Pressure on Citic Pacific bosses to quit
Citic Pacific shareholders are expected to call on chairman Larry Yung Chi-kin and managing director Henry Fan Hung-ling to step down amid doubts about their credibility in handling the company's massive investment losses.
The call is expected to come today at an extraordinary general meeting being held to obtain approval from shareholders for a rescue package that management proposed.
Democratic Party lawmaker James To Kun-sun said shareholders were angry with Mr Yung and Mr Fan. Shareholders authorised Mr To and party chairman Albert Ho Chun-yan to attend the meeting and ask questions.
'They wonder if Mr Yung and Mr Fan are still covering up something regarding the massive investment losses,' Mr To said. 'Only if the top management is replaced by new blood will shareholders have a clearer picture of what has been happening in the company.'
The losses stem from 'foreign currency accumulator' bets on the Australian dollar that oblige the firm to buy dollars at a fixed price up to 2010. The rapid decline in the currency means the firm is paying far more than market value, and forced it to look to its mainland parent, Citic Group, for extra funding.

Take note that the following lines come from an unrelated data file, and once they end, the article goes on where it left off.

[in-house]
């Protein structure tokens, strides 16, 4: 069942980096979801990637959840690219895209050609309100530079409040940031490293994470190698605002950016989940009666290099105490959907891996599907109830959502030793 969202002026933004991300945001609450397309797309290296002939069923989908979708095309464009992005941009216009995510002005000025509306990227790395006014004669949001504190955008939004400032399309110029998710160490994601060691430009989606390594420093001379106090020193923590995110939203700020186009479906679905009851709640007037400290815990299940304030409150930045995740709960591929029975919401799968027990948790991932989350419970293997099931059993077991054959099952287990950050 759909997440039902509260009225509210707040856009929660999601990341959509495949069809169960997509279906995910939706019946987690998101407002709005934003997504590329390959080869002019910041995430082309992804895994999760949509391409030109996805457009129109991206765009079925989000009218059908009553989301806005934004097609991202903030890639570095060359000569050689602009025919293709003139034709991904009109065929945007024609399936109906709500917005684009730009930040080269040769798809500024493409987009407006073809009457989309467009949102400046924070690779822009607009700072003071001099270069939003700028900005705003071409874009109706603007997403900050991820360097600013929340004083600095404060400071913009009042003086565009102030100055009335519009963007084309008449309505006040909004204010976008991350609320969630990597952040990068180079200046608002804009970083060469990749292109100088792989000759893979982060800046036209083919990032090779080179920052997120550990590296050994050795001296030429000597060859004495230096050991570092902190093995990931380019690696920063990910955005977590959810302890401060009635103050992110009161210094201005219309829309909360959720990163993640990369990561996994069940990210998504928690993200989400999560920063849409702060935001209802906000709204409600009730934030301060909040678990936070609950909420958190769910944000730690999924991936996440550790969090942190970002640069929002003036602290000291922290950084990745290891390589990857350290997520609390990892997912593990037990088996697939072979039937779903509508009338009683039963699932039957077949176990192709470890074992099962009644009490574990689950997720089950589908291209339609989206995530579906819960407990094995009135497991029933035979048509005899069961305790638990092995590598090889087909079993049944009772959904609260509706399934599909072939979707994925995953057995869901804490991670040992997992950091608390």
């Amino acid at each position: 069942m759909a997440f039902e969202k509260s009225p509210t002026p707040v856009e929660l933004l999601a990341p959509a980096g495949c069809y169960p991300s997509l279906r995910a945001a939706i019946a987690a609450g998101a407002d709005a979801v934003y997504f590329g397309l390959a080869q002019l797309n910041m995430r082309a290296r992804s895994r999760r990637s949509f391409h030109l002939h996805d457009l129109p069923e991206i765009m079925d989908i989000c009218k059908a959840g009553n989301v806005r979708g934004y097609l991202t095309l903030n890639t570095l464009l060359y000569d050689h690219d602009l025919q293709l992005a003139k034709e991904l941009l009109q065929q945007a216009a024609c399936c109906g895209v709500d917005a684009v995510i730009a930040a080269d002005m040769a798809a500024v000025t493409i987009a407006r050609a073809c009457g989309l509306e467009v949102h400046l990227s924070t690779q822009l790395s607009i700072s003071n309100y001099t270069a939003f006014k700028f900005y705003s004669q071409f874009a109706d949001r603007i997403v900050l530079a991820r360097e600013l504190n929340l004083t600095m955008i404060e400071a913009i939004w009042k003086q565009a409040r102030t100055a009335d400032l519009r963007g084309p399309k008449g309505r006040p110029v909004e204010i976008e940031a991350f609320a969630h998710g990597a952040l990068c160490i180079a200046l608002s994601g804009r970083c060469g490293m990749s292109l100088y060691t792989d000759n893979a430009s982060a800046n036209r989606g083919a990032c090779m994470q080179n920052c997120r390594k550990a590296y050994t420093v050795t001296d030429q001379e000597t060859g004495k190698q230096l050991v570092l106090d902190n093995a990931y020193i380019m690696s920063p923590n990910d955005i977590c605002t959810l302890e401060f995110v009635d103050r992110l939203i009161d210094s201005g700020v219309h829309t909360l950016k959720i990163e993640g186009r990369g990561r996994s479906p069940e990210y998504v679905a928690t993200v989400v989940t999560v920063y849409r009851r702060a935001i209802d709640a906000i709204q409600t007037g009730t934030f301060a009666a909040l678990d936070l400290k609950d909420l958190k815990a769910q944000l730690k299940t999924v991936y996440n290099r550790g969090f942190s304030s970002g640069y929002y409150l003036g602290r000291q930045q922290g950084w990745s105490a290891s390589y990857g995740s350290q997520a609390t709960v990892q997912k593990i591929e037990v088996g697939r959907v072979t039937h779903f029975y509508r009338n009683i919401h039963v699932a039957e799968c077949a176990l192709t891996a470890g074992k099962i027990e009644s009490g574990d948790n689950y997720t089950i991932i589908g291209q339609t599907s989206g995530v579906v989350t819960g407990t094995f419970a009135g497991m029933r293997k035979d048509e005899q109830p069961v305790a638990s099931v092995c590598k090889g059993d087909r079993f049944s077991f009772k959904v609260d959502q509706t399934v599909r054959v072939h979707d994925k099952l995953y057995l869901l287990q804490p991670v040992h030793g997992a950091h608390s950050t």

Noting that the Securities and Futures Commission's investigation of the company was still under way, Mr To expressed doubts whether the rescue package would be resolved today. A postponement would remove shareholders' doubts about the effectiveness of the rescue package if the commission discovered mismanagement, he said.
The lawmakers will attend the meeting today with a group of people who hold small numbers of the shares.
The shareholders are prepared to question the management's responsibility and handling of its six-week delay in making an announcement about its losses, put at more than HK$18 billion.
The Democratic Party has been collecting signatures from Citic Pacific shareholders, as 100 signatures can cause the financial secretary to launch a broad investigation of the company's management.
Citic Pacific's share price rose yesterday 12.9 per cent to HK$8.25.